Repeat Performance?

Florida State's defense, which was supposed to be much improved this season, faltered as Iowa State netted 443 total yards on offense Saturday night. On the flip side, however, the Seminoles turned in a stellar play to secure the victory on the game's last play. So what gives? Will this be a better defense or a repeat performance of last year? "I am sure they will be saying the same ol' stuff. We just have to go out and play football and show people we can be a good defense," Kyler Hall said.

Mental mistakes. Missed tackles. Open seams. Average pressure. Has much changed from last season concerning Florida State's defense?

"I feel like they (fans) are still going to have the same questions, but it's a totally different defense," reserve defensive end Eric Powell said. Added free safety Kyler Hall" "I am sure they will be saying the same ol' stuff. We just have to go out and play football and show people we can be a good defense."

The Seminoles escaped with their lives Saturday night, beating gritty Iowa State 38-31 in the Eddie Robinson Classic in Kansas City, Mo. FSU led 24-0 and 31-7, only to allow the Cyclones to come within 12 inches of either sending the game into overtime or ending it on a two-point conversion. Even with 12 more regular-season games, the defeat would have certainly spelled disaster for the Seminoles.

The defense, which was supposed to be much improved this season, faltered as the Cyclones netted 443 total yards on offense. Quarterback Seneca Wallace was as good as advertised, making plays with his arm and feet. FSU mistakes, however, didn't help matters. The Cyclones scored their second touchdown on a 29-yard pass play in which their tight end sneaked behind the defensive backs and caught the ball uncovered. The Seminoles' secondary also allowed a 39-yard touchdown pass late in the fourth quarter.

"There's no doubt that people, in their minds, are still going to think that Florida State's defense is soft," linebacker Kendyll Pope said.

"We are not going to have that respect until we go out on the field and earn it. Obviously, it (victory) wasn't pretty but it was a great test for us. I have never played in a game that went down to the wire like that. We had a lot of missed tackles, missed assignments, mental mistakes – typical first game stuff. We need to get those kinks worked out because a lot of them were the same mistakes we were making last year."

The momentum began to turn Iowa State's way early in the second quarter, after Chris Rix threw a 2-yard touchdown pass to Anquan Boldin. The Cyclones got a 54-yard kickoff return, then a 36-yard scoring run up the gut by Hiawatha Rutland to get within 24-7. Hall, a first-year starter, accepted the blame as Rutland raced untouched for the score.

"I took a bad angle – that something I have to make sure it doesn't happen again," Hall said. "I think in the second half we were playing not to lose, instead of playing to win. We did have some good things happen, but it seemed like every time we had them in third-and-long they came up with a big play. To be a good defense, we have to stop that. We will learn from this game, get our mistakes corrected in practice, and be a better defense because of it."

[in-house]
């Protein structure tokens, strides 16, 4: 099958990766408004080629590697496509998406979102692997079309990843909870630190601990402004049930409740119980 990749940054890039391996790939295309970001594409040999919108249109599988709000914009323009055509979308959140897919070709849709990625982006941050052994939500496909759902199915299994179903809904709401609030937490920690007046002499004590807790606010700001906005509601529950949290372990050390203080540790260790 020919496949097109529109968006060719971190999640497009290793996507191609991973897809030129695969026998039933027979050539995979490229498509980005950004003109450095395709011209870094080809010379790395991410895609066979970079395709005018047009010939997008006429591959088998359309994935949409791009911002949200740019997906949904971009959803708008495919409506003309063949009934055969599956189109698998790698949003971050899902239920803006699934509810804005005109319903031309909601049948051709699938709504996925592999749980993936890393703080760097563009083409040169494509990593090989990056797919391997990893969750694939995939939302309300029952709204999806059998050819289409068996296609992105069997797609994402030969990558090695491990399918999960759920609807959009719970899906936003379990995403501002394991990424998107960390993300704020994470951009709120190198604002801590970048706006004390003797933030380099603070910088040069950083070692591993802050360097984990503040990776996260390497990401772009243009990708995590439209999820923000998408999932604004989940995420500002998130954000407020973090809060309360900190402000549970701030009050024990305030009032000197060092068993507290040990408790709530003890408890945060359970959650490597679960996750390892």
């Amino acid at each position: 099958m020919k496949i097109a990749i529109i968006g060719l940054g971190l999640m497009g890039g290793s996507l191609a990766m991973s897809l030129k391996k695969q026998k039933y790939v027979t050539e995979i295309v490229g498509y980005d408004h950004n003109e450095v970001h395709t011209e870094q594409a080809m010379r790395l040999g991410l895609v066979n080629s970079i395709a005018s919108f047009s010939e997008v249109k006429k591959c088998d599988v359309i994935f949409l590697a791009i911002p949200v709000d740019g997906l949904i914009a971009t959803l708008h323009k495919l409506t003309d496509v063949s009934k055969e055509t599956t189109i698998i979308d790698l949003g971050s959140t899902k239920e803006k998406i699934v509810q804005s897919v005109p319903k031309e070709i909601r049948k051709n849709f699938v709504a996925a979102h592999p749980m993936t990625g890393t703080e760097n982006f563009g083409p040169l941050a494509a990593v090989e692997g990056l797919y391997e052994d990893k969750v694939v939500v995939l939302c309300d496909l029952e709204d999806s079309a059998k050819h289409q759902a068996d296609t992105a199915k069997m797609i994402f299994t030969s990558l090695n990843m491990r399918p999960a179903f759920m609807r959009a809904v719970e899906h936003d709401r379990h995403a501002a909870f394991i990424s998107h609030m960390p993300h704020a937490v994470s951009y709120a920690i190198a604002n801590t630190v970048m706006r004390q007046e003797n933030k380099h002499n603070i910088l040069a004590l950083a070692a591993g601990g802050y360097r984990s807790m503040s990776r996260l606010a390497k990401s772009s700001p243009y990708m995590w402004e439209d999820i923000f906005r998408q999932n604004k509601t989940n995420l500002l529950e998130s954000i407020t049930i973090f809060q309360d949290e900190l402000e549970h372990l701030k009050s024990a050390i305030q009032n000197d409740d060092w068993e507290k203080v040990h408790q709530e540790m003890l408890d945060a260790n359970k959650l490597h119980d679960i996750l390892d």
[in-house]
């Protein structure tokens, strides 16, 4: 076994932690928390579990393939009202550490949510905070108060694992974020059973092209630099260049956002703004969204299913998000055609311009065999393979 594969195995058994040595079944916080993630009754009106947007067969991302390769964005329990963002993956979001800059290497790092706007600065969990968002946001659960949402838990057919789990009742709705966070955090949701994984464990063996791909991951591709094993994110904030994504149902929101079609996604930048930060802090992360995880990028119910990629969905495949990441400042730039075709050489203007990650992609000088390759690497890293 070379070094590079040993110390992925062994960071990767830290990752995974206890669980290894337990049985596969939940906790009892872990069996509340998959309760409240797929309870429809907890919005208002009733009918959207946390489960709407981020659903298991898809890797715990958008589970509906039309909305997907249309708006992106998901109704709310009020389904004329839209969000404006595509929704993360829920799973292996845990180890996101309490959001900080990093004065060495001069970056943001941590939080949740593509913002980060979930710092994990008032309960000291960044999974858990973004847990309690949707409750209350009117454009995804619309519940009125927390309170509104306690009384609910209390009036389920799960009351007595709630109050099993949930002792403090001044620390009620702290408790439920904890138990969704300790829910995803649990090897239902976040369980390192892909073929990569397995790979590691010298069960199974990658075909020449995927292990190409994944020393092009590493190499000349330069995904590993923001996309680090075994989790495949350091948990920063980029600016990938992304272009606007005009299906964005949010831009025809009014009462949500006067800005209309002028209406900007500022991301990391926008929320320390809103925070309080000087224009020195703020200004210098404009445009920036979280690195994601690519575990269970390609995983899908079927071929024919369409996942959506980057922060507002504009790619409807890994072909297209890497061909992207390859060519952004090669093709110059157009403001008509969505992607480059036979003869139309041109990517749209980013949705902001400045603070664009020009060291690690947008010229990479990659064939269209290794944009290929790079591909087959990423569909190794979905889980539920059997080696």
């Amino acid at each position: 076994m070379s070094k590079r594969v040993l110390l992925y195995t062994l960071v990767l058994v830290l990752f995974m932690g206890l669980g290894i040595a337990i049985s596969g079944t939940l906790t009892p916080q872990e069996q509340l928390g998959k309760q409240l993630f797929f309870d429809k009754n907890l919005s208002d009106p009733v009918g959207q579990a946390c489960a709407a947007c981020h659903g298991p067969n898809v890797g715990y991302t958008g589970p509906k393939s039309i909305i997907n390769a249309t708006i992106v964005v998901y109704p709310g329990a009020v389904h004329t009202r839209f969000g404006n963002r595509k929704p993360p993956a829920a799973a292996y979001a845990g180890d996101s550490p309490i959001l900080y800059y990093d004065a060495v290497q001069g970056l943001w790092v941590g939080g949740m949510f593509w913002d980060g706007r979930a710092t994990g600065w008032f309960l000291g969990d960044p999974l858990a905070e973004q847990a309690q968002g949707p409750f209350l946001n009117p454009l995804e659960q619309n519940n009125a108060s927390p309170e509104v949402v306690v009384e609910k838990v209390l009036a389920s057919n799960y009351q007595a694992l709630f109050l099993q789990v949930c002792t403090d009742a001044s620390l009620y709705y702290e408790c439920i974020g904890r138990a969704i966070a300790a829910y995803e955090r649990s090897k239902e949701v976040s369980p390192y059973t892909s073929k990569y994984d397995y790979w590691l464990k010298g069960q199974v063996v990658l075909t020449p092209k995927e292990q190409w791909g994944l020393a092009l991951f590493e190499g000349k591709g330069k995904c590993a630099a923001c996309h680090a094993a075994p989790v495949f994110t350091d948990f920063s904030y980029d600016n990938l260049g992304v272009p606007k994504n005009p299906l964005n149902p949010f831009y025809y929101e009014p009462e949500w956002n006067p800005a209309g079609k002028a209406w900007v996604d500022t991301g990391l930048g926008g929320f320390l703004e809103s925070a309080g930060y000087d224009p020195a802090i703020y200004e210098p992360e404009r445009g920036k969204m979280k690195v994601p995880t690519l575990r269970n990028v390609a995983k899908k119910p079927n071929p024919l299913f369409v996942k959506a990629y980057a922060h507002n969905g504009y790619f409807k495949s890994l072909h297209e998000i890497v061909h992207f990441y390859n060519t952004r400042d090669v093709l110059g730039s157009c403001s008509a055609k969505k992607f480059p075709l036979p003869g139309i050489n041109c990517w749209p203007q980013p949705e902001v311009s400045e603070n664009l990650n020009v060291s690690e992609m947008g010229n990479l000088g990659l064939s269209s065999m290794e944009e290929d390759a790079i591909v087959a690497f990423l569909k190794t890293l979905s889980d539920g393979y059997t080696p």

In the end, however, the Seminoles made the play that counted – stopping Wallace short of the goal line. His 20-yard scramble left the ball at the 1 with four seconds left. Wallace tried to score on an option keeper down the line on the right, but Pope, with the help of Jerel Hudson and Michael Boulware, burst through and stopped him short.

While questions surely remain, the Seminoles agreed they dodged a bullet.

"He ran an option to the weak side and we kind of had a feeling that was the play they were going to run," Pope said. "It was a big play, fourth quarter. That's the thing here at Florida State. You play four quarters and finish the drill. We did that tonight. It wasn't a pretty victory, but we got that W."

Added defensive tackle Travis Johnson:

"Man, it was hard game. They fought. We might have thought they were going to roll over and die after we whipped them in the first half. That's what we need, to get that killer instinct. We should have just buried them. I think we were prepared. He's a great quarterback. That's what it came down to – who was going to make plays. We made one and I was like, ‘Thank you Jesus.' Now let's get on that plane and get us home."

While the negatives outweighed the positives, cornerback Stanford Samuels also insists the Seminoles made positive strides against the Cyclones. Samuels says the key is building that consistency over the length of the season.

"You could see the improvement in the way we played but we just have to put it all together," Samuels said. "We looked real rusty. Last year we beat Duke (opener)and thought we had something. At least now we know we have to go back and fine tune everything. There where times he (Wallace) had days back there. When we went to the three-man line, they were attacking the middle of the field. Then we had a breakdown, and you would have a big play.

"Yeah, they (fans) have a right to (question defense). But we have 12 more weeks to come out and prove to them.... even if we had made a statement like I was saying, there still would have been questions about the defense. Still would have been questions about the corners. Still would have been questions about the safeites. We understood that coming into it, that it's going to be a 13-week process. We have to prove it over the whole season. This is a wakeup call. The little things hurt us."

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